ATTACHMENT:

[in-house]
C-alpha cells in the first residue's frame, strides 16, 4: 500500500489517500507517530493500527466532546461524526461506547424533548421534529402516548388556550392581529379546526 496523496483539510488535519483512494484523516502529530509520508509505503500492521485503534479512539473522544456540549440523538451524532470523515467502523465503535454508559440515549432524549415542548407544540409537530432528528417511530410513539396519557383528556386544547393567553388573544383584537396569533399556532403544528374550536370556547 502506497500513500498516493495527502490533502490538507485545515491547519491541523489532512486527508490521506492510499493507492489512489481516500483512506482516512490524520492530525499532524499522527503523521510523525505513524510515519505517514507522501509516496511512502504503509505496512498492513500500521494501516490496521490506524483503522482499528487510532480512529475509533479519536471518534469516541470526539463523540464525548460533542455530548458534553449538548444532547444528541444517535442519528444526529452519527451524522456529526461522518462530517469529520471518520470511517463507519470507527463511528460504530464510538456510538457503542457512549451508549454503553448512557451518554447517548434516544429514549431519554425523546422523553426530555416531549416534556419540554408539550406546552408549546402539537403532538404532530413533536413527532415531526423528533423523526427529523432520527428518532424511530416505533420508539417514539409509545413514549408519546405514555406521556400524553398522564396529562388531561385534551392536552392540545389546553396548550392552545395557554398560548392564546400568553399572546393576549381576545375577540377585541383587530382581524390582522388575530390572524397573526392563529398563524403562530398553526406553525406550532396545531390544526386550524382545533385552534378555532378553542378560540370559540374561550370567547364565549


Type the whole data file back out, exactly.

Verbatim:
[in-house]
C-alpha cells in the first residue's frame, strides 16, 4: 500500500489517500507517530493500527466532546461524526461506547424533548421534529402516548388556550392581529379546526 496523496483539510488535519483512494484523516502529530509520508509505503500492521485503534479512539473522544456540549440523538451524532470523515467502523465503535454508559440515549432524549415542548407544540409537530432528528417511530410513539396519557383528556386544547393567553388573544383584537396569533399556532403544528374550536370556547 502506497500513500498516493495527502490533502490538507485545515491547519491541523489532512486527508490521506492510499493507492489512489481516500483512506482516512490524520492530525499532524499522527503523521510523525505513524510515519505517514507522501509516496511512502504503509505496512498492513500500521494501516490496521490506524483503522482499528487510532480512529475509533479519536471518534469516541470526539463523540464525548460533542455530548458534553449538548444532547444528541444517535442519528444526529452519527451524522456529526461522518462530517469529520471518520470511517463507519470507527463511528460504530464510538456510538457503542457512549451508549454503553448512557451518554447517548434516544429514549431519554425523546422523553426530555416531549416534556419540554408539550406546552408549546402539537403532538404532530413533536413527532415531526423528533423523526427529523432520527428518532424511530416505533420508539417514539409509545413514549408519546405514555406521556400524553398522564396529562388531561385534551392536552392540545389546553396548550392552545395557554398560548392564546400568553399572546393576549381576545375577540377585541383587530382581524390582522388575530390572524397573526392563529398563524403562530398553526406553525406550532396545531390544526386550524382545533385552534378555532378553542378560540370559540374561550370567547364565549